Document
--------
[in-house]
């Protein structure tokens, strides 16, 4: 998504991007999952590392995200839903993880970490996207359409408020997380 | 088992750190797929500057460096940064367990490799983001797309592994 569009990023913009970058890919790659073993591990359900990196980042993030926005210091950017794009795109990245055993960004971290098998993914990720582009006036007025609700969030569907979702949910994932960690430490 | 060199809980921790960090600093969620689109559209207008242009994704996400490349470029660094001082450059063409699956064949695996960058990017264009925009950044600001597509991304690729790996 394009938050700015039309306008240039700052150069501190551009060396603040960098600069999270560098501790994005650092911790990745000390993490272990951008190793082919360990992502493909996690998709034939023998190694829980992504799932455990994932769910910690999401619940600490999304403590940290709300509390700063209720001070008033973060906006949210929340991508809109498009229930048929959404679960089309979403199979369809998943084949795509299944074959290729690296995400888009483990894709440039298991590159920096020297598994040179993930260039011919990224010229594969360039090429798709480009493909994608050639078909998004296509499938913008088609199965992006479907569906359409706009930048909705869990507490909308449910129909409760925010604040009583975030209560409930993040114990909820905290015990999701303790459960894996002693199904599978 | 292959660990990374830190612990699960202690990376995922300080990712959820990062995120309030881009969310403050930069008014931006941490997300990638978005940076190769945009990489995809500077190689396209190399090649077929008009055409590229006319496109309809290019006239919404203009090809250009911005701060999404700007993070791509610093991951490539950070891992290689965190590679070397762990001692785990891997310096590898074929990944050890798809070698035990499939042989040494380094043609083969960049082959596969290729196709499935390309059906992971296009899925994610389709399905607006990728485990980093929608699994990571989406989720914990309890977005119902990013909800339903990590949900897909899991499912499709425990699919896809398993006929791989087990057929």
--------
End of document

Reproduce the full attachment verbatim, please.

[in-house]
């Protein structure tokens, strides 16, 4: 998504991007999952590392995200839903993880970490996207359409408020997380 | 088992750190797929500057460096940064367990490799983001797309592994 569009990023913009970058890919790659073993591990359900990196980042993030926005210091950017794009795109990245055993960004971290098998993914990720582009006036007025609700969030569907979702949910994932960690430490 | 060199809980921790960090600093969620689109559209207008242009994704996400490349470029660094001082450059063409699956064949695996960058990017264009925009950044600001597509991304690729790996 394009938050700015039309306008240039700052150069501190551009060396603040960098600069999270560098501790994005650092911790990745000390993490272990951008190793082919360990992502493909996690998709034939023998190694829980992504799932455990994932769910910690999401619940600490999304403590940290709300509390700063209720001070008033973060906006949210929340991508809109498009229930048929959404679960089309979403199979369809998943084949795509299944074959290729690296995400888009483990894709440039298991590159920096020297598994040179993930260039011919990224010229594969360039090429798709480009493909994608050639078909998004296509499938913008088609199965992006479907569906359409706009930048909705869990507490909308449910129909409760925010604040009583975030209560409930993040114990909820905290015990999701303790459960894996002693199904599978 | 292959660990990374830190612990699960202690990376995922300080990712959820990062995120309030881009969310403050930069008014931006941490997300990638978005940076190769945009990489995809500077190689396209190399090649077929008009055409590229006319496109309809290019006239919404203009090809250009911005701060999404700007993070791509610093991951490539950070891992290689965190590679070397762990001692785990891997310096590898074929990944050890798809070698035990499939042989040494380094043609083969960049082959596969290729196709499935390309059906992971296009899925994610389709399905607006990728485990980093929608699994990571989406989720914990309890977005119902990013909800339903990590949900897909899991499912499709425990699919896809398993006929791989087990057929």